fun with phrases

Jonathan Lighter wuxxmupp2000 at GMAIL.COM
Mon Oct 24 22:36:42 UTC 2011

Great find.

What's interesting is that until American families became more mobile
than ever, in the 20th C., any "new kid on the block" would usually be
an unthreatening new-born - hardly cause for a kid-wide (or cop-wide)
alert. Assuming you even where there were "blocks."

The "new kid on the block" in the proverb is clearly an outsider
trying to muscle in - successfully, it would appear, so far.

The earliest I find in NewspArch (though w/o "Look/watch out!":

1957  INS in _Lebanon [Pa.] Daily News_ (Dec. 14) 8: Bradley and St.
Louis may be the powers of the Missouri Valley again this year, but
they'll have to contend with a tough new kid on the block, Cincinnati.

Most fig. refs.  to a "new kid on the block" in NewspArch, however,
suggest instead - through the 1960s - that the new kid is unsure of
himself, eager to be liked, and is generally picked on by bullies and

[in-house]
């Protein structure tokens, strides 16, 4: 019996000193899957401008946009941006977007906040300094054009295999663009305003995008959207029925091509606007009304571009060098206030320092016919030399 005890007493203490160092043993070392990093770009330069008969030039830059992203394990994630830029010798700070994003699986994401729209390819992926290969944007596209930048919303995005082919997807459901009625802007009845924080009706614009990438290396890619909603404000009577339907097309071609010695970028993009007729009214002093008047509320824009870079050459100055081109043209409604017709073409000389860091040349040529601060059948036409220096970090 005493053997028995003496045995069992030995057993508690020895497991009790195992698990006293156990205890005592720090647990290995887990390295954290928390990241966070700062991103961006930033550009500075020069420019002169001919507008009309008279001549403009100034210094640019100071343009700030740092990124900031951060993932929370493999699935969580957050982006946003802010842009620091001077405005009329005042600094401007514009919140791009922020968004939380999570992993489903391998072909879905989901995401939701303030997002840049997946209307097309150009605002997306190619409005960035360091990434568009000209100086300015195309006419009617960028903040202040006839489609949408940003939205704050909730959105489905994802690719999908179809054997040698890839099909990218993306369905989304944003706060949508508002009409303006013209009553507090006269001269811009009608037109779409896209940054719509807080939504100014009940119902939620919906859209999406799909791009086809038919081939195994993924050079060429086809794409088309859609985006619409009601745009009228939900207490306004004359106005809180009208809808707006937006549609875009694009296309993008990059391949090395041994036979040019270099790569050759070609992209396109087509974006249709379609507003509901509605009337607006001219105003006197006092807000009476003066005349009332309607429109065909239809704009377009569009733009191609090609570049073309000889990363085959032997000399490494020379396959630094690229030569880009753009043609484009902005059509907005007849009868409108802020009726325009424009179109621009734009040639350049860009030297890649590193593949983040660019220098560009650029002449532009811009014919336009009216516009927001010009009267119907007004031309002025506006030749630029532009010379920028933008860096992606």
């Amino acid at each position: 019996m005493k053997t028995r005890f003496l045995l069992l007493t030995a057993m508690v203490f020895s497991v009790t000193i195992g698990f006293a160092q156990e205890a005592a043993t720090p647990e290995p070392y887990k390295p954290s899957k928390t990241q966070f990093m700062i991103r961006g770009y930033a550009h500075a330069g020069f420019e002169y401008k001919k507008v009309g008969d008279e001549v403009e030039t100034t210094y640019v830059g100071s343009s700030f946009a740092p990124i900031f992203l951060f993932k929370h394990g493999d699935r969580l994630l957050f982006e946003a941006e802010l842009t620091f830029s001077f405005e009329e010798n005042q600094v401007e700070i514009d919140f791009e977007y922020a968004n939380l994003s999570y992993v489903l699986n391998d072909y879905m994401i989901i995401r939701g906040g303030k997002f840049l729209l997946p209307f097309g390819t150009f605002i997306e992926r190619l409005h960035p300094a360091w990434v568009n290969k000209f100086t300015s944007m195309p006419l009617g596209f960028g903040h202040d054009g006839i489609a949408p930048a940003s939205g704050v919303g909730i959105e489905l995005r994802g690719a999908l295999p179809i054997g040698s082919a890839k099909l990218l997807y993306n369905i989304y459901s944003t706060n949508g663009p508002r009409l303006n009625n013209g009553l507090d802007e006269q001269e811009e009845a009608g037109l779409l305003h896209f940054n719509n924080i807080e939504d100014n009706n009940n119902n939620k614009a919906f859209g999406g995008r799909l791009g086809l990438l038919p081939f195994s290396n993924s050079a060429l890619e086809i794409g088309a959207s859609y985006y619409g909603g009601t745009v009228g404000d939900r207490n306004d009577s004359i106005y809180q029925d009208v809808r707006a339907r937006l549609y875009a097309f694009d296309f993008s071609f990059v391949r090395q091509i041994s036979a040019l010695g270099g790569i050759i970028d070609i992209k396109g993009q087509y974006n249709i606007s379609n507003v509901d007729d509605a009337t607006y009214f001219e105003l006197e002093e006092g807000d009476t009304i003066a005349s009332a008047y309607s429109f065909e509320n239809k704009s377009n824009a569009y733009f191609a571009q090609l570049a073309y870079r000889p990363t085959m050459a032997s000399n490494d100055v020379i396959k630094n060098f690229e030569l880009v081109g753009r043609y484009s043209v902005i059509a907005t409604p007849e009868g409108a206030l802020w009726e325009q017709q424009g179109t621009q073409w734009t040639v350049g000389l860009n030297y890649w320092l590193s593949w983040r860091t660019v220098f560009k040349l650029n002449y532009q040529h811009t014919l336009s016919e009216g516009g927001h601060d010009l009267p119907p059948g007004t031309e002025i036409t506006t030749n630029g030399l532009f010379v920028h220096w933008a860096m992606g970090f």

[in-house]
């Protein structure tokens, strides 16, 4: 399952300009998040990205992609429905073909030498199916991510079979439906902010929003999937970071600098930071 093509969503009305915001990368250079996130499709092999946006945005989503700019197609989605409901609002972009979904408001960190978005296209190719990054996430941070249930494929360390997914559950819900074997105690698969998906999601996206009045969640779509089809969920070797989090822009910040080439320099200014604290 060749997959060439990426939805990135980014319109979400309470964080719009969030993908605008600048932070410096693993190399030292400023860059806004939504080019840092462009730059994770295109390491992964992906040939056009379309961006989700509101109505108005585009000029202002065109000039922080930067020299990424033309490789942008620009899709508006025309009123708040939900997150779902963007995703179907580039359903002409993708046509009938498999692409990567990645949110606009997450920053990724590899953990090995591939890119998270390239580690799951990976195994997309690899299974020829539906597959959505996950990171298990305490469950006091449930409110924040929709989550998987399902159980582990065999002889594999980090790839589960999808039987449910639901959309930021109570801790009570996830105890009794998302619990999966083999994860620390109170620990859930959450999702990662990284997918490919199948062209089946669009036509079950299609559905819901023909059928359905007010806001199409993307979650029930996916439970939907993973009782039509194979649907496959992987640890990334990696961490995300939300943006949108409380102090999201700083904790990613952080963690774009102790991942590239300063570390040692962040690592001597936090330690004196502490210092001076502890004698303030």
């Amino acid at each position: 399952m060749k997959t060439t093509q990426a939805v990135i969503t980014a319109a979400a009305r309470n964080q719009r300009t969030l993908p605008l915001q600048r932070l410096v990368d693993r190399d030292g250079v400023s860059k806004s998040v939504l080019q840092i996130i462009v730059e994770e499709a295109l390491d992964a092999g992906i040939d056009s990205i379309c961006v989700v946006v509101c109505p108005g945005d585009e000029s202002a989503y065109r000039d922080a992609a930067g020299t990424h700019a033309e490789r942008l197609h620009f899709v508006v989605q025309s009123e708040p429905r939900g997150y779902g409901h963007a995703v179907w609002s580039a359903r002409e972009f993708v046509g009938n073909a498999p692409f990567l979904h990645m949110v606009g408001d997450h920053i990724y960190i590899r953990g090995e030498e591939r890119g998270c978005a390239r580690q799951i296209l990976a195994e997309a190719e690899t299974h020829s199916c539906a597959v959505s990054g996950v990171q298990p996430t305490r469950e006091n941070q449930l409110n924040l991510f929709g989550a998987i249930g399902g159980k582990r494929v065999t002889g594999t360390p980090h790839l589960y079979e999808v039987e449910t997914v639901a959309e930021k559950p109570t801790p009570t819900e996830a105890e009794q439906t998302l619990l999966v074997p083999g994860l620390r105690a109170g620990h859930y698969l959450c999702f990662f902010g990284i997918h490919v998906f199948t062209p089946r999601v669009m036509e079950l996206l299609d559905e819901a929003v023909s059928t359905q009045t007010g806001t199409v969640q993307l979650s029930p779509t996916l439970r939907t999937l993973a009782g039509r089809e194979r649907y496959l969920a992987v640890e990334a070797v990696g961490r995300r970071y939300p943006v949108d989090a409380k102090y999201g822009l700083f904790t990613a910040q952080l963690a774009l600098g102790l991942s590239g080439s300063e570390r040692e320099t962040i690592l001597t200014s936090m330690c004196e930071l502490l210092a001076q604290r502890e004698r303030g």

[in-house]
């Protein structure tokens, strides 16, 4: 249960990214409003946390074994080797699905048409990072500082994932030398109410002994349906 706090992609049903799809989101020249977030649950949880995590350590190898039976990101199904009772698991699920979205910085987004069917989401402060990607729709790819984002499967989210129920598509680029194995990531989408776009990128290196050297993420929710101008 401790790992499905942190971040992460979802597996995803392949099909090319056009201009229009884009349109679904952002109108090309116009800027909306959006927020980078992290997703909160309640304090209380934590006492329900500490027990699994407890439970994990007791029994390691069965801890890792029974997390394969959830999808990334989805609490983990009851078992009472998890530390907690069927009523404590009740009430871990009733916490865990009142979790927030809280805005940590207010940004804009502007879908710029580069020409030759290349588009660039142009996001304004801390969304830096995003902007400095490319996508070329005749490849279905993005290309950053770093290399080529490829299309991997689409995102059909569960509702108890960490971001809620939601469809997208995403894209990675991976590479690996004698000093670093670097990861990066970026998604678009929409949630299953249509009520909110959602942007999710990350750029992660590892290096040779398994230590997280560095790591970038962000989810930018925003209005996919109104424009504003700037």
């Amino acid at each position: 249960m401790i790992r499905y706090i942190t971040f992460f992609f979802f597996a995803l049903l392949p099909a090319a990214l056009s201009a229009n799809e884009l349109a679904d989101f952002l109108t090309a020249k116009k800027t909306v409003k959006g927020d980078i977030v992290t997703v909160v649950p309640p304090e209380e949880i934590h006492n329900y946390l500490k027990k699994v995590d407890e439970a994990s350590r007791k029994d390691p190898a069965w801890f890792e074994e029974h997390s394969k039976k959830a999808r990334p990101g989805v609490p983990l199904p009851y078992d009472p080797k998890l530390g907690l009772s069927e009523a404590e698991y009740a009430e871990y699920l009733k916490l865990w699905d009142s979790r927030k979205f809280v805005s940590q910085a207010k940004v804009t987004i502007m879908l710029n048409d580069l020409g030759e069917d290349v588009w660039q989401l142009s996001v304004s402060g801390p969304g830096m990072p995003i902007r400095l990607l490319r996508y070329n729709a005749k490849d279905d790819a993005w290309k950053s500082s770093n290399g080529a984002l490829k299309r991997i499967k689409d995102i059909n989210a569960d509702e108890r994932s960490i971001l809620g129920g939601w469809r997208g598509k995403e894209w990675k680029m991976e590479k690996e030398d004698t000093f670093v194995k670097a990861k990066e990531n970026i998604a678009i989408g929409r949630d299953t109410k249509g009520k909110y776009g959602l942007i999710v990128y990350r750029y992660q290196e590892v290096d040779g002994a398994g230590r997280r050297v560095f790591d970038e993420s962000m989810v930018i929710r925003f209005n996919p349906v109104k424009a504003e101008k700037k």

(what were then considered to be) "gangs."

Expectations (or urban experiences) seem to have changed considerably
after the '60s.


On Mon, Oct 24, 2011 at 6:09 PM, Garson O'Toole
<adsgarsonotoole at> wrote:
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> Sender:       American Dialect Society <ADS-L at LISTSERV.UGA.EDU>
> Poster:       Garson O'Toole <adsgarsonotoole at GMAIL.COM>
> Subject:      Re: fun with phrases
> -------------------------------------------------------------------------------
> Jonathan Lighter wrote:
>> "Look out X! There's a new Y on the block!"
>> 2,000,000 raw Google hits.  I just heard a Discovery Channel  show
>> from 2005 with  lines something like, "Look out Roswell [?]! There's a
>> new alien on the block!"
>> 1978 _Flying_ (June) 28:  Look out, Goodyear, there's a new blimp on
>> the block. A West German company, Westdeutsch Luftwerbung, has moved
>> its 180-foot-long flying machine to the United States.
>> My own recollection of the phrase doesn't go nearly that far back, but
>> I have encountered it a number of times in advertising contexts.  The
>> 1978 ex. sounds as though it may be playing off an already familiar
>> construction.
> Here is a close variant with "watch out" instead of "look out". The
> words appear in a multi-part headline.
> Cite: 1973 August 5, Springfield Union, Section Leisure Time, Page
> LT-1, [GNB Page 77], Springfield, Massachusetts. (GenealogyBank)
> Watch Out Barbara Walters!
> Smith Graduate Sally Quinn On the Way to Challenge You
> by John Carmody
> Special to The Republican
> Garson
> ------------------------------------------------------------
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